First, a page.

RELEASE EMBARGO DATE: April 23, 2014 at 9:00 AM
Kim Jong-un may be more reckless, ruthless, erratic and dangerous than his late father. However, one must be cautious in underestimating his staying power and the resilience of the North Korean regime. In two years after his father’s passing, Kim Jong-un has managed to gain a firm grip on the veins of power and has established himself as the unchallenged supreme secular leader of NK and the chief priest of the theocracy he inherited. He has been successful taming the military through a series of leadership reshuffles and bringing the military under the party control. He has also deprived the military of the material basis of its power by transferring the most lucrative enterprises under the military to the cabinet. Having consolidating his power base through a series of purges and a reign of terror, he can count on a short-term stability and may have fended off a regime collapse for the time being. However, in the longer-run, the multidimensional and complex existential crisis engulfing NK will only deepen with mounting economic and ideological failures. Kim Jong-un’s policy of pursuing the parallel goals of nuclear armament and economic development is doomed to failure. NK’s obsession with nuclear armament stands in the way of obtaining outside assistance significant enough to jumpstart the North Korean economy. More serious than economic failures is a crisis of faith in the Juche ideology, a state religion which is falling into irrelevance as the gap keeps widening between the tenets of the theocracy and the realities of life in NK. The seeping truth about NK and outside world is the most deadly virus that destroys the faith of the true believers in the teachings of the Kim’s. The fate of the regime will be determined by how Kim Jong-un fares in his battle to control the access of his subjects to the truth. His fears of information influx will also circumscribe the scope and speed of his reform and openness to the outside world.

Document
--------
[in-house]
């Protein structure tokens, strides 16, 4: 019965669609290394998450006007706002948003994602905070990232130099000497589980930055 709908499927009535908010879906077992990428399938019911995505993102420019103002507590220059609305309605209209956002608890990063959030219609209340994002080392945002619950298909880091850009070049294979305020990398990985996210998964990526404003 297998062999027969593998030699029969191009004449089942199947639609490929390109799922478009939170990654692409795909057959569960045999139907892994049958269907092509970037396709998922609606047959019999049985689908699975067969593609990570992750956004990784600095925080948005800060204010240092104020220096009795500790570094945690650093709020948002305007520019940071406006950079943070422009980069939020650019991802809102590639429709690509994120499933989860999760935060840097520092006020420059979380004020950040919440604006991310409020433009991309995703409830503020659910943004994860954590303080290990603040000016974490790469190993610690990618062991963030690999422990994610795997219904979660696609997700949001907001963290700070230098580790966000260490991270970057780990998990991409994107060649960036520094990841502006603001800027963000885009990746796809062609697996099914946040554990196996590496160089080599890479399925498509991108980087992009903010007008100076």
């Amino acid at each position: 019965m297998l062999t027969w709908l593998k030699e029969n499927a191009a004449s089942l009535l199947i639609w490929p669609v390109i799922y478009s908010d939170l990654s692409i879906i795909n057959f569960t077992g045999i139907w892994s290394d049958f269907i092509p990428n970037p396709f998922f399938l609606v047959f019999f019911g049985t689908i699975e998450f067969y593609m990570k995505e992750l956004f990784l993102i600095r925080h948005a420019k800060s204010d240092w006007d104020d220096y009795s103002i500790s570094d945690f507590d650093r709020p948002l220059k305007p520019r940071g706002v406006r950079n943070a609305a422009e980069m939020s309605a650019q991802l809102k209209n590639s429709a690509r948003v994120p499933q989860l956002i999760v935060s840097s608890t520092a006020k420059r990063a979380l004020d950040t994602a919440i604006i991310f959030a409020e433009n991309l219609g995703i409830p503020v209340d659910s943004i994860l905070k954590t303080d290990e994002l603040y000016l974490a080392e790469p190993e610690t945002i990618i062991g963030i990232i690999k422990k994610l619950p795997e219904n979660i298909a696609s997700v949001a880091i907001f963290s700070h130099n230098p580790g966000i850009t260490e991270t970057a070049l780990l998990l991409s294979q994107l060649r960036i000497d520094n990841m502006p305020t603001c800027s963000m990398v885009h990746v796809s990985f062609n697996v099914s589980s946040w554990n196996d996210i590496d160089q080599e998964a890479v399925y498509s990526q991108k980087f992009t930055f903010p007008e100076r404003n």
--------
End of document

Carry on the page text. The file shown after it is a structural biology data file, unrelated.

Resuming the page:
The views expressed herein do not necessarily reflect the views of the Asan Institute for Policy Studies.